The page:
Solenoid Vent Valve Failures

There are many issues that plant/facility personnel need to be aware of when considering fuel train(s) valve configuration as it relates to safety. Valves are intended to regulate pressure and the amount of gas flowing through the unit; they are vitally important to the safe operation of fuel-fired equipment. However, without proper installation, regular inspections and maintenance, there are a wide variety of risks that can surface that those working with and around the equipment must be able to identify and mitigate.

The classic double block and bleed vent arrangement seems to be an absolute safety no brainer. The normally open (open when it’s not powered) vent valve allows any leakage past the safety shut off valve to get outside to a “safe place” via the installed vent. All valves can leak, so how could this ever be a problem?

The photographs below show what can happen if one of these valves goes bad. It depicts a fire that ignited on the outside of a roof top heating unit at an industrial plant. The solenoid coil on the vent valve shorted out and burned, causing the valve to fail open. A failure of one of these coils or valves, for a variety of reasons, means that a large amount of gas could be escaping through the vent line. If the regulator has sufficient excess capacity, or the gas piping arrangement is just right, the flame could stay lit on the burner indefinitely. If this equipment is in a remote place, like on a roof, there could be a release and/or a fire burning that goes unnoticed for quite a while, as was the case in the photo. Fuel releases like this can become fire or explosion hazards if they accumulate where the concentration becomes 4.3% to 15% by volume, which is the flammable range of natural gas.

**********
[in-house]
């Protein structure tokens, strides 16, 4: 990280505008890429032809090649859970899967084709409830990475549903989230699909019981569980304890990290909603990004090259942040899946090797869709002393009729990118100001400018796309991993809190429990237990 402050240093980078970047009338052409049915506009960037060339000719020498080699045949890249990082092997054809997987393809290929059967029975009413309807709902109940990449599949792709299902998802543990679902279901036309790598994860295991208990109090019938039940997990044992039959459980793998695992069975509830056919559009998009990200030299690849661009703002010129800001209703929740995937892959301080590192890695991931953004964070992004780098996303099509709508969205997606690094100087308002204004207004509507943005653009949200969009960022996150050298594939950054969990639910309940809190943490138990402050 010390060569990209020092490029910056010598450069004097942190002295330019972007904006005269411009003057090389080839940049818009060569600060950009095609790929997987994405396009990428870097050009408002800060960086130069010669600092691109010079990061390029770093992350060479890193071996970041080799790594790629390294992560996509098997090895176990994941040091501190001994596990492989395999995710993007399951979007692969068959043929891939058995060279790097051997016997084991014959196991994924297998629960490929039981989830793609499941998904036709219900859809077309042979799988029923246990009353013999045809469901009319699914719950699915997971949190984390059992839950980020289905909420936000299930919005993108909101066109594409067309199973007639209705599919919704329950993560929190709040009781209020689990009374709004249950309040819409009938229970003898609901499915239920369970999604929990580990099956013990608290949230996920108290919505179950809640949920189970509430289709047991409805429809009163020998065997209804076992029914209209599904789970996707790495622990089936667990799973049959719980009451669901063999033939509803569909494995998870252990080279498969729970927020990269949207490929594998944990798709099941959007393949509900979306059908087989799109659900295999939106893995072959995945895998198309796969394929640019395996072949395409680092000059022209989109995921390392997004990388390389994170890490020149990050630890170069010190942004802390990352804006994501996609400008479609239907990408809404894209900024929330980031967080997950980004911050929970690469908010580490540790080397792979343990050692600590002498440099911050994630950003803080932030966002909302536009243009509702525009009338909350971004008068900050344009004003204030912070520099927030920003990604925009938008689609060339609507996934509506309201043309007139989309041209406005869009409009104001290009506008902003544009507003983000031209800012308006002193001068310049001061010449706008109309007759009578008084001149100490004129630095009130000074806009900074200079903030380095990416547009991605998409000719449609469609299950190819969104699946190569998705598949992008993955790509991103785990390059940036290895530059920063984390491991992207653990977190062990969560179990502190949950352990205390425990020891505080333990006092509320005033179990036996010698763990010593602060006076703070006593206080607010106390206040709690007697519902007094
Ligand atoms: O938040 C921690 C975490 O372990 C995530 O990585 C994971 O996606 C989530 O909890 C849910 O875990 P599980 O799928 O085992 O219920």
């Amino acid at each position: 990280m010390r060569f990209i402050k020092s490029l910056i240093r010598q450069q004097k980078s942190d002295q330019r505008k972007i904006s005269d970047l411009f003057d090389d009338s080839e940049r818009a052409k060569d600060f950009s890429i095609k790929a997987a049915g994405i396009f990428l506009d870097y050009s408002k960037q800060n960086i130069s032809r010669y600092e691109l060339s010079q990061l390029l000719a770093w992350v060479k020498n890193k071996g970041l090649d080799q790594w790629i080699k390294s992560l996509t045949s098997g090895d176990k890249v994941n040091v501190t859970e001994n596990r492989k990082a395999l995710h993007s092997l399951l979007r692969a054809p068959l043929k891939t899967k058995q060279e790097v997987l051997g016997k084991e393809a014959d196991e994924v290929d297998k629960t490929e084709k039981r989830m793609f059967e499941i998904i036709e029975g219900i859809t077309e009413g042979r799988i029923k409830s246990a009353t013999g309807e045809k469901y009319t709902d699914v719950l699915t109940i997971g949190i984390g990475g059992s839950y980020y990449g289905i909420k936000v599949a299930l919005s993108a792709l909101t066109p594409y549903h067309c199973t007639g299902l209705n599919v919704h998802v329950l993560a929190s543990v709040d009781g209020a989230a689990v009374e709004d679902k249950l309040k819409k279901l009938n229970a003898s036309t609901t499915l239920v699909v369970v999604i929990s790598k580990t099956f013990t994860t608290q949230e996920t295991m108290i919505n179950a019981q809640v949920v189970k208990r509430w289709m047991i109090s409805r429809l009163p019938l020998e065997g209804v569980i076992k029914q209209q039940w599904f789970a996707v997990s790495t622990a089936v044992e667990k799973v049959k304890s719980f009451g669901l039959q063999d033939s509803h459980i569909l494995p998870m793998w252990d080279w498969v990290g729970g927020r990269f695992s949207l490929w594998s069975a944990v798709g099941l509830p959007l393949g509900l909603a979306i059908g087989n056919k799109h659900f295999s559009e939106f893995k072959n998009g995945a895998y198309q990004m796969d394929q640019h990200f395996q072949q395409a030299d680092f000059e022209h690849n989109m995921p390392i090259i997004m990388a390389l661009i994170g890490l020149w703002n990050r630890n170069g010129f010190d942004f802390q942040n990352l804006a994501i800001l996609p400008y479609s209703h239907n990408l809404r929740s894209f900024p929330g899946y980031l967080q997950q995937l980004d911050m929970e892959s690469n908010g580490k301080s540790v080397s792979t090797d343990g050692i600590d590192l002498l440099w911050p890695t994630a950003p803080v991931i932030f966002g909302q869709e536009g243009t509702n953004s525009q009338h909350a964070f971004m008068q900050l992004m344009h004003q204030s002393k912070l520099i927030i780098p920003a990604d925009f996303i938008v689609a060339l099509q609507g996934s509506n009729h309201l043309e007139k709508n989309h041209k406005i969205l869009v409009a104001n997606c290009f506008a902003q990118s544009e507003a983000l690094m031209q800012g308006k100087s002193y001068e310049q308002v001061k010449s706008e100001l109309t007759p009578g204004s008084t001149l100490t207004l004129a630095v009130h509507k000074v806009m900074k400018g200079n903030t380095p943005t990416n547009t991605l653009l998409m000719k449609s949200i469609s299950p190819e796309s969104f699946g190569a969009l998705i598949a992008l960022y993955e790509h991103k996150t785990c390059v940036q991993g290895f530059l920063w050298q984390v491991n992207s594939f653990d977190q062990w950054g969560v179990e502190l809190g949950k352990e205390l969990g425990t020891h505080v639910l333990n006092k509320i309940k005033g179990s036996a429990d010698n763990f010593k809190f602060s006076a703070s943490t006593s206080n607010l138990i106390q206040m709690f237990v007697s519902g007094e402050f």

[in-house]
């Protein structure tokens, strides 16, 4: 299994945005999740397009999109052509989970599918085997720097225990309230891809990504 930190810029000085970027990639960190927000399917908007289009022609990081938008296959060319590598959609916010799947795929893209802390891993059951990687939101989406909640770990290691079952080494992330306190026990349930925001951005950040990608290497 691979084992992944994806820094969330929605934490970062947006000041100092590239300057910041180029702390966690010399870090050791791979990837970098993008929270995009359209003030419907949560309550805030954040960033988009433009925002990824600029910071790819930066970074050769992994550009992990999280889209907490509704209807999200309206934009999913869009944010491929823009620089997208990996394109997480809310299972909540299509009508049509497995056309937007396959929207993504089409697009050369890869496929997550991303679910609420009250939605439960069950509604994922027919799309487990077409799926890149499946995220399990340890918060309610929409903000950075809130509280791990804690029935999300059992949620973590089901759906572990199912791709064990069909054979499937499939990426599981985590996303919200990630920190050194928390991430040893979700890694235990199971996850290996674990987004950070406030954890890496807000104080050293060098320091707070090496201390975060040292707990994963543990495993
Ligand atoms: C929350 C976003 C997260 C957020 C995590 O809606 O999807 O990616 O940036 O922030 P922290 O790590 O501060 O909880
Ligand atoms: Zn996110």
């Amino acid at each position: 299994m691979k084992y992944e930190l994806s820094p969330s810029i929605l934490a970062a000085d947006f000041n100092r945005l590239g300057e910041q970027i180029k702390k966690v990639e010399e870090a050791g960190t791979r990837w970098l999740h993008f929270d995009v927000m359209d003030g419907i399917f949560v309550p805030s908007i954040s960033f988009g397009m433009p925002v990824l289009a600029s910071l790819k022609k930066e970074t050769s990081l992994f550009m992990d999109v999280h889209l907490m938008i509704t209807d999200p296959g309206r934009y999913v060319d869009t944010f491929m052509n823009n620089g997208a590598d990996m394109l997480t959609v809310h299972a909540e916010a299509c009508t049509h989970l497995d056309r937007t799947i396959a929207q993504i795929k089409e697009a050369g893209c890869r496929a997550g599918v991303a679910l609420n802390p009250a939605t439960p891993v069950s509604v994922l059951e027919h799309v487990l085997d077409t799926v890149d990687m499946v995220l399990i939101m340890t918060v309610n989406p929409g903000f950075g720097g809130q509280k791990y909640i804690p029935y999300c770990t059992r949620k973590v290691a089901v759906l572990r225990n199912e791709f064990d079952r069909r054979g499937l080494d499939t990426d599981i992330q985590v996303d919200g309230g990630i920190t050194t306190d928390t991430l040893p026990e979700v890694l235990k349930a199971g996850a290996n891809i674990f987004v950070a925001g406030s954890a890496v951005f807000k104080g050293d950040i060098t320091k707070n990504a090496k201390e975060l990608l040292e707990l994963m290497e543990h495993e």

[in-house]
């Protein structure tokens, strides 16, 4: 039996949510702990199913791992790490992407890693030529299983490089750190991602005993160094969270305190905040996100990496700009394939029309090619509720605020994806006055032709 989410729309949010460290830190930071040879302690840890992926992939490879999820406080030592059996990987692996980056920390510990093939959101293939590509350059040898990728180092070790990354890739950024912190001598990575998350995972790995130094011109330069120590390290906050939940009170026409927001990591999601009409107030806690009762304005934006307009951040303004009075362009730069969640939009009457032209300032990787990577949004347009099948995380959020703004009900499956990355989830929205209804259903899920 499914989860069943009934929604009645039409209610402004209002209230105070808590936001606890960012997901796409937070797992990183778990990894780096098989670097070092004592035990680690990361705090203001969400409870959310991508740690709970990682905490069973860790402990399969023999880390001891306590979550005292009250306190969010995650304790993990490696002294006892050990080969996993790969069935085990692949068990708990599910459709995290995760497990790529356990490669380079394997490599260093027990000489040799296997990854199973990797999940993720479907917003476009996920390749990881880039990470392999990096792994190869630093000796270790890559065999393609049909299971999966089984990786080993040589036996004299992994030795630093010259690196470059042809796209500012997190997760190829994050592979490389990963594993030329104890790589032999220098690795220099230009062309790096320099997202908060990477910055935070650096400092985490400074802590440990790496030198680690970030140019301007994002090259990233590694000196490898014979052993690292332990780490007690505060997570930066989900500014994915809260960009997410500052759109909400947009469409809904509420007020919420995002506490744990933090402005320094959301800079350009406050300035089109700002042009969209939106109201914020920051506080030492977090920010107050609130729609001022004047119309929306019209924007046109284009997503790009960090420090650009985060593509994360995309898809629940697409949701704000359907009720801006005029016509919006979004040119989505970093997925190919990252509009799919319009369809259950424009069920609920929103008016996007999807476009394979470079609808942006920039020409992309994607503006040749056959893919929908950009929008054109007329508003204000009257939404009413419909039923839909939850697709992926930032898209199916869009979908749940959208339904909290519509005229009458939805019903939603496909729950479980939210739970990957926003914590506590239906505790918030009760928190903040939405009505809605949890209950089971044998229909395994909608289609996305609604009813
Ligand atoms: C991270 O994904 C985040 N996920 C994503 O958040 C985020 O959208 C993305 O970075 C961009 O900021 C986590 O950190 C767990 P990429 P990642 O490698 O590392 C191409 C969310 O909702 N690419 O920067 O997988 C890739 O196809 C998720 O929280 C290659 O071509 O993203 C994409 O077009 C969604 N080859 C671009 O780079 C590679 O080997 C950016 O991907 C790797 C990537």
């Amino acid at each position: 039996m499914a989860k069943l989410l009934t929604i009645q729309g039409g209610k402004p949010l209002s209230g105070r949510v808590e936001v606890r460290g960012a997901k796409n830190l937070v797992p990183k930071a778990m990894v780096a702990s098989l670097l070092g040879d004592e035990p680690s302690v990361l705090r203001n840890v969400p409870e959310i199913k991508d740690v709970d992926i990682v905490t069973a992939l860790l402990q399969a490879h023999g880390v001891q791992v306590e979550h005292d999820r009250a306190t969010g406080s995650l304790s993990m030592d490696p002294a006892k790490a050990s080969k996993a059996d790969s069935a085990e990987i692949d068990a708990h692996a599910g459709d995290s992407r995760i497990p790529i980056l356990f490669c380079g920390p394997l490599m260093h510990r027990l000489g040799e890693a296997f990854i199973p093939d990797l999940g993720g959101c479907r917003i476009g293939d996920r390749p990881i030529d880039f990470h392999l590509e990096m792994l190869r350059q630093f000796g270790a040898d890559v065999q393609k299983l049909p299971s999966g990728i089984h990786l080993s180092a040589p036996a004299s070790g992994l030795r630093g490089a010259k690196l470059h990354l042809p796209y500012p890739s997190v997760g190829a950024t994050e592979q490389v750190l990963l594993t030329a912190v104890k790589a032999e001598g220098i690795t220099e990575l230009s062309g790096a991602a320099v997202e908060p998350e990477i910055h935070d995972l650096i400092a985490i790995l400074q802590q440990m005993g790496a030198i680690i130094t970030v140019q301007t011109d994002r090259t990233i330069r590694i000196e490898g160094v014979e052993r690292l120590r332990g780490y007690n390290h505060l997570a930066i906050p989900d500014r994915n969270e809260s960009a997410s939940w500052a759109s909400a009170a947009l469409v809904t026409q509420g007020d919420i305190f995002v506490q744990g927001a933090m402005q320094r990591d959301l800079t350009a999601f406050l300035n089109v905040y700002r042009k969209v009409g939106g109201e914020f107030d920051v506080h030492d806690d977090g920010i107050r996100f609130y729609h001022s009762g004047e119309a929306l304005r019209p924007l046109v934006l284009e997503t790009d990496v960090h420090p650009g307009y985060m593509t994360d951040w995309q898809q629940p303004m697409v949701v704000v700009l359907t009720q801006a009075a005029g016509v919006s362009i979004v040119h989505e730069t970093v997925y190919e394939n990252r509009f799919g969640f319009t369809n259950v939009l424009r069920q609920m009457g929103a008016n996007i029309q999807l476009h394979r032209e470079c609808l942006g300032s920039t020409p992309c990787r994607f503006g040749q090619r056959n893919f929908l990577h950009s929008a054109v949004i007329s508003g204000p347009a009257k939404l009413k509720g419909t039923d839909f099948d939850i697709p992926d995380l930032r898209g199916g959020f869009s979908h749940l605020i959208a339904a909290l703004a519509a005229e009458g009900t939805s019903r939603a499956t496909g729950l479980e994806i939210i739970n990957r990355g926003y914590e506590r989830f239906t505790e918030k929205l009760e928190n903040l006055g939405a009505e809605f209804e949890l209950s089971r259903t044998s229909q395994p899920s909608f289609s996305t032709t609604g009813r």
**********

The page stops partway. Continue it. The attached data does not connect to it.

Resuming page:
ventvalvefire2 ventvalvefire1

 

 

 

 

 

Solenoid Style Vent Valve Failure Risks
Manufacturers of solenoid style vent valves recommend that these valves be installed in the horizontal position with the stems pointing up. This mounting position can be very important in the safety of the fuel train. If solenoid coils move even slightly out of position on the stem, severe coil overheating can occur.